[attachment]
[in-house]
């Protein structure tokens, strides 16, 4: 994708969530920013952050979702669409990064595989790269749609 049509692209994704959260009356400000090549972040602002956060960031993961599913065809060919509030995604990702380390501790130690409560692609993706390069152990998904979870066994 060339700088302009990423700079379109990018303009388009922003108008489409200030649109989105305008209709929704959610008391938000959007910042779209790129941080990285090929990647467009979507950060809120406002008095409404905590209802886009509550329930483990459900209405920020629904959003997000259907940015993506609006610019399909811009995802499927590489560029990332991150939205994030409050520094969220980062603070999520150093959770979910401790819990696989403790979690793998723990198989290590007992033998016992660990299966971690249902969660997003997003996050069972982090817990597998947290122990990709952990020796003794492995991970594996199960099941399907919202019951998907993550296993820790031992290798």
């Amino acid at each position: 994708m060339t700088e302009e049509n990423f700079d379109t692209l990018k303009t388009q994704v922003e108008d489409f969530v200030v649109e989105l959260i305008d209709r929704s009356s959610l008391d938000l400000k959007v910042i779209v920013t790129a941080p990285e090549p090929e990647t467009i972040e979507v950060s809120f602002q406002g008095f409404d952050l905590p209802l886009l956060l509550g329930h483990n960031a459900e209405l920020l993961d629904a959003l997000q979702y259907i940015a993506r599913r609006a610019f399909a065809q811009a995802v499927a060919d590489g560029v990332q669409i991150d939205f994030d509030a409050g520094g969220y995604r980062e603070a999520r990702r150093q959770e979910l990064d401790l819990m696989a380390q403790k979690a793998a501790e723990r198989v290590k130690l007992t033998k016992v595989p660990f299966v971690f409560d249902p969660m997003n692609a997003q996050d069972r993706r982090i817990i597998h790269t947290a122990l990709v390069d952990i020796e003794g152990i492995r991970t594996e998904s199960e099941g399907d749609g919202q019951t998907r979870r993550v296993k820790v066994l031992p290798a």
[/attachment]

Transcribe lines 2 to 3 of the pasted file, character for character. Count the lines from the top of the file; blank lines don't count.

């Protein structure tokens, strides 16, 4: 994708969530920013952050979702669409990064595989790269749609 049509692209994704959260009356400000090549972040602002956060960031993961599913065809060919509030995604990702380390501790130690409560692609993706390069152990998904979870066994 060339700088302009990423700079379109990018303009388009922003108008489409200030649109989105305008209709929704959610008391938000959007910042779209790129941080990285090929990647467009979507950060809120406002008095409404905590209802886009509550329930483990459900209405920020629904959003997000259907940015993506609006610019399909811009995802499927590489560029990332991150939205994030409050520094969220980062603070999520150093959770979910401790819990696989403790979690793998723990198989290590007992033998016992660990299966971690249902969660997003997003996050069972982090817990597998947290122990990709952990020796003794492995991970594996199960099941399907919202019951998907993550296993820790031992290798």
């Amino acid at each position: 994708m060339t700088e302009e049509n990423f700079d379109t692209l990018k303009t388009q994704v922003e108008d489409f969530v200030v649109e989105l959260i305008d209709r929704s009356s959610l008391d938000l400000k959007v910042i779209v920013t790129a941080p990285e090549p090929e990647t467009i972040e979507v950060s809120f602002q406002g008095f409404d952050l905590p209802l886009l956060l509550g329930h483990n960031a459900e209405l920020l993961d629904a959003l997000q979702y259907i940015a993506r599913r609006a610019f399909a065809q811009a995802v499927a060919d590489g560029v990332q669409i991150d939205f994030d509030a409050g520094g969220y995604r980062e603070a999520r990702r150093q959770e979910l990064d401790l819990m696989a380390q403790k979690a793998a501790e723990r198989v290590k130690l007992t033998k016992v595989p660990f299966v971690f409560d249902p969660m997003n692609a997003q996050d069972r993706r982090i817990i597998h790269t947290a122990l990709v390069d952990i020796e003794g152990i492995r991970t594996e998904s199960e099941g399907d749609g919202q019951t998907r979870r993550v296993k820790v066994l031992p290798a």